When Michelle She started her first year of college in Tennessee far from her home in Maryland, her parents weren’t concerned about the distance or her year delay in starting. At least not in comparison to where she went the year before, and what she gained in return.

Personal Stories
St. Basil's Cathedral

Laughing Through Russia's Barriers

Going overseas was something I had wanted to do since my early college days. I had always dreamed of being in the jungles of Africa or on a camel riding through a desert, but when the opportunity came to travel to Russia with Wheels for the World, I enthusiastically accepted the challenge.

Personal Stories
Connie takes a moment to pose with a Brazilian man in front of a historic structure.

A Glimpse into Brazil

As an undergraduate student with cerebral palsy, Connie Rivera knew that traveling to the developing world might present accessibility barriers. However the chance to gain a first-hand glimpse into Brazil's rise as an economic power meant accepting the challenge with gusto.

Personal Stories
Antonia stands in front of a subway station in Argentina.

On the Go in Argentina

Always looking for an adventure, Antonia had previously traveled to Mexico, Uruguay, Mali, and Nicaragua to volunteer for community development projects through BuildOn, a non-profit focused on building schools in rural communities with little school structure. So when the opportunity arose to participate in study abroad during her undergraduate study in International Studies at the University of Oregon, Antonia knew she had to go. Her destination? Buenos Aires, Argentina.

Tip Sheets
Megan close up in black and white, looking over her shoulder

Using Power Wheelchairs Abroad

As my fellow disabled travelers may know, total equipment failure can happen anywhere. While most people were reading the stories of Camilo José Cela on a warm bench surrounded by freesia, I spent the majority of my time getting down and dirty in the mechanic shops of Seville, Spain, where I was studying abroad for 8 months.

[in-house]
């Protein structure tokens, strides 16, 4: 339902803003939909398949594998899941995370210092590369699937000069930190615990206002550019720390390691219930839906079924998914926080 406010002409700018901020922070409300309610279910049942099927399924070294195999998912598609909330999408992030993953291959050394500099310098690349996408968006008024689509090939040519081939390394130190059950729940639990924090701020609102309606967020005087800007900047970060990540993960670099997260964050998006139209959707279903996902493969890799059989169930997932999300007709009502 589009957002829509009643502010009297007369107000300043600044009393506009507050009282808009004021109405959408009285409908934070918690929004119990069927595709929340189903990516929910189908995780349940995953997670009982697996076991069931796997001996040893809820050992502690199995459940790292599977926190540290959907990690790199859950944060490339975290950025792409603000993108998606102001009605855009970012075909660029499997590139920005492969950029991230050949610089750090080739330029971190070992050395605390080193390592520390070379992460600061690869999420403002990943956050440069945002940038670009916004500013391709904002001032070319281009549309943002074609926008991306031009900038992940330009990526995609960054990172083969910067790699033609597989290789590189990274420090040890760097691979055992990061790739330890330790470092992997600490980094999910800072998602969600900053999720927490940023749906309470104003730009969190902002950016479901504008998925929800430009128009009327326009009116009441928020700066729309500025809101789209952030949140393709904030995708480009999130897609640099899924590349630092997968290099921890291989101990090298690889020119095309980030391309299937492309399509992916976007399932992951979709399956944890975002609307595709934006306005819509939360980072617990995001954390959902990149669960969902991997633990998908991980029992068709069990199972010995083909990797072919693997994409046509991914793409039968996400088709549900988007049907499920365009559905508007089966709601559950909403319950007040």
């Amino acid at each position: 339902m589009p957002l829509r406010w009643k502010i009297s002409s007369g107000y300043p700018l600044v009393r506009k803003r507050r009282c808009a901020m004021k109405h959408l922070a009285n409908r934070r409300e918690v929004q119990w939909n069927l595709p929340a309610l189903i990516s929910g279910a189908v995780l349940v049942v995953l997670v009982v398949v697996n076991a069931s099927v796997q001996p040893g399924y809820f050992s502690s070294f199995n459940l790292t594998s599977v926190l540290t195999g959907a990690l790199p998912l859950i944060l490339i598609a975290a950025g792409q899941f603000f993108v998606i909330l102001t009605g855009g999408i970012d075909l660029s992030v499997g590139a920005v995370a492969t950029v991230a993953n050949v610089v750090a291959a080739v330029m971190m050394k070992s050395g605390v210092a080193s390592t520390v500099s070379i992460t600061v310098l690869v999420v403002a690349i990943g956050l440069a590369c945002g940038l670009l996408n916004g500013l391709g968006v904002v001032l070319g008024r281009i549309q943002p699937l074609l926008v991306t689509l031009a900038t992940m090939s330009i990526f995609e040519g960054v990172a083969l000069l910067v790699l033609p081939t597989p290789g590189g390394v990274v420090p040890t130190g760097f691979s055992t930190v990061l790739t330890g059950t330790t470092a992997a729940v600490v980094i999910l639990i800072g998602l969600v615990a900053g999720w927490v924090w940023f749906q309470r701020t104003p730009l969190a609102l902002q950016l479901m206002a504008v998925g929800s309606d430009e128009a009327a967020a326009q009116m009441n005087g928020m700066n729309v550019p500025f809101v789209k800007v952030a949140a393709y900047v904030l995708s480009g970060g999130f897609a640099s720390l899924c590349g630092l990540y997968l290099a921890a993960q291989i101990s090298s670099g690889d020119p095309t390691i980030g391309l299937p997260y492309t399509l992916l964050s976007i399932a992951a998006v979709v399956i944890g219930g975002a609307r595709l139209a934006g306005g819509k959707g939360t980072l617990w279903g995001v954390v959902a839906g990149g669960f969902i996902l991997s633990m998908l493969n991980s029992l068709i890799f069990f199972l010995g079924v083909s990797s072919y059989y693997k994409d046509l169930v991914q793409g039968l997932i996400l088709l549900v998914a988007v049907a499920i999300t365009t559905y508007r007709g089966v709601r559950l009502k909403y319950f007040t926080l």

Personal Stories
Megan Smith being carried on a man's back in Nepal

By Donkey, by Camel, by Man

When I first discussed going abroad with my family and friends, their first comment was: “That’s wonderful, but how are you going to travel alone in a wheelchair, in a power wheelchair no less?” When I added that my destination was not Canada or Europe, but rather a developing country in South America, this seemed to further solidify their view that it would be impossible for me to travel in a power wheelchair.

Personal Stories
Buildings in Spain

Barriers of the Worst Kind

“A barrier is of ideas, not of things.” –Mark Caine

I can confidently say that the largest barrier that inhibits people with disabilities from traveling abroad is attitude. In preparation for going abroad, many travelers with disabilities worry and are often overwhelmed by the perceived physical barriers associated with disability, whether it be lack of ramps, lack of Brailled signage, lack of accessible public transport, or communication barriers to getting around.

Personal Stories
A women using a power-wheelchair wheels in front of historic buildings in spain.

3 Cups of Tea and an Accessible Bathroom

I’ve gone in a shed, I’ve gone in the forest and I’ve gone in the middle of the desert. I’ve gone on top of a mountain, and yes, ladies and gentlemen, I have gone behind a bus.